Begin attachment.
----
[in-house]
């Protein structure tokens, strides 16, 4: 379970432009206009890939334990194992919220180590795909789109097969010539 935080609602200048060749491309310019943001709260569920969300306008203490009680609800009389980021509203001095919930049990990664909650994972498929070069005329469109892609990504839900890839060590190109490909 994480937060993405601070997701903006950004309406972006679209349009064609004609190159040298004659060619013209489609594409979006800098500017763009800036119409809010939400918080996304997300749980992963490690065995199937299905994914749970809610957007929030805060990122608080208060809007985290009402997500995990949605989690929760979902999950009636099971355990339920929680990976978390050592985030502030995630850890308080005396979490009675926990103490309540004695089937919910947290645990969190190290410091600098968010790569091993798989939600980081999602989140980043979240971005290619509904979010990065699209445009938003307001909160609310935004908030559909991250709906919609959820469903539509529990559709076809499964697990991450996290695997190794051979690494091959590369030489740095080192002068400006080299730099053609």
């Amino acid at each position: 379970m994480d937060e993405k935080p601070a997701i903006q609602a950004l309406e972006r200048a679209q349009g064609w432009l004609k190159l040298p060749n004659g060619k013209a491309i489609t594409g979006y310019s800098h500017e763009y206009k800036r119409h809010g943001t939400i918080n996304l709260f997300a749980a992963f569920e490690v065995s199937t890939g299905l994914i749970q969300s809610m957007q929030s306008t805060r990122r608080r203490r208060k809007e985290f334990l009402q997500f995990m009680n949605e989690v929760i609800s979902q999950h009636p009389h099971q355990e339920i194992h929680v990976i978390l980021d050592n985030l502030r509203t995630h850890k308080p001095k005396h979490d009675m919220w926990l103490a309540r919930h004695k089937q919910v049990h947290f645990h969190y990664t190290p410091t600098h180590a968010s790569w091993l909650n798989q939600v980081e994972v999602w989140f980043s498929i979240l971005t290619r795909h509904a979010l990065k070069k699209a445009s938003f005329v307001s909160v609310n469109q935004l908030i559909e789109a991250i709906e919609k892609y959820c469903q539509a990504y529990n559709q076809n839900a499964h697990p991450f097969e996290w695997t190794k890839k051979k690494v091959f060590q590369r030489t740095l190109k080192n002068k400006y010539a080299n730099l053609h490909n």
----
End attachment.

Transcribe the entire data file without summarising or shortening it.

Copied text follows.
[in-house]
């Protein structure tokens, strides 16, 4: 379970432009206009890939334990194992919220180590795909789109097969010539 935080609602200048060749491309310019943001709260569920969300306008203490009680609800009389980021509203001095919930049990990664909650994972498929070069005329469109892609990504839900890839060590190109490909 994480937060993405601070997701903006950004309406972006679209349009064609004609190159040298004659060619013209489609594409979006800098500017763009800036119409809010939400918080996304997300749980992963490690065995199937299905994914749970809610957007929030805060990122608080208060809007985290009402997500995990949605989690929760979902999950009636099971355990339920929680990976978390050592985030502030995630850890308080005396979490009675926990103490309540004695089937919910947290645990969190190290410091600098968010790569091993798989939600980081999602989140980043979240971005290619509904979010990065699209445009938003307001909160609310935004908030559909991250709906919609959820469903539509529990559709076809499964697990991450996290695997190794051979690494091959590369030489740095080192002068400006080299730099053609």
């Amino acid at each position: 379970m994480d937060e993405k935080p601070a997701i903006q609602a950004l309406e972006r200048a679209q349009g064609w432009l004609k190159l040298p060749n004659g060619k013209a491309i489609t594409g979006y310019s800098h500017e763009y206009k800036r119409h809010g943001t939400i918080n996304l709260f997300a749980a992963f569920e490690v065995s199937t890939g299905l994914i749970q969300s809610m957007q929030s306008t805060r990122r608080r203490r208060k809007e985290f334990l009402q997500f995990m009680n949605e989690v929760i609800s979902q999950h009636p009389h099971q355990e339920i194992h929680v990976i978390l980021d050592n985030l502030r509203t995630h850890k308080p001095k005396h979490d009675m919220w926990l103490a309540r919930h004695k089937q919910v049990h947290f645990h969190y990664t190290p410091t600098h180590a968010s790569w091993l909650n798989q939600v980081e994972v999602w989140f980043s498929i979240l971005t290619r795909h509904a979010l990065k070069k699209a445009s938003f005329v307001s909160v609310n469109q935004l908030i559909e789109a991250i709906e919609k892609y959820c469903q539509a990504y529990n559709q076809n839900a499964h697990p991450f097969e996290w695997t190794k890839k051979k690494v091959f060590q590369r030489t740095l190109k080192n002068k400006y010539a080299n730099l053609h490909n």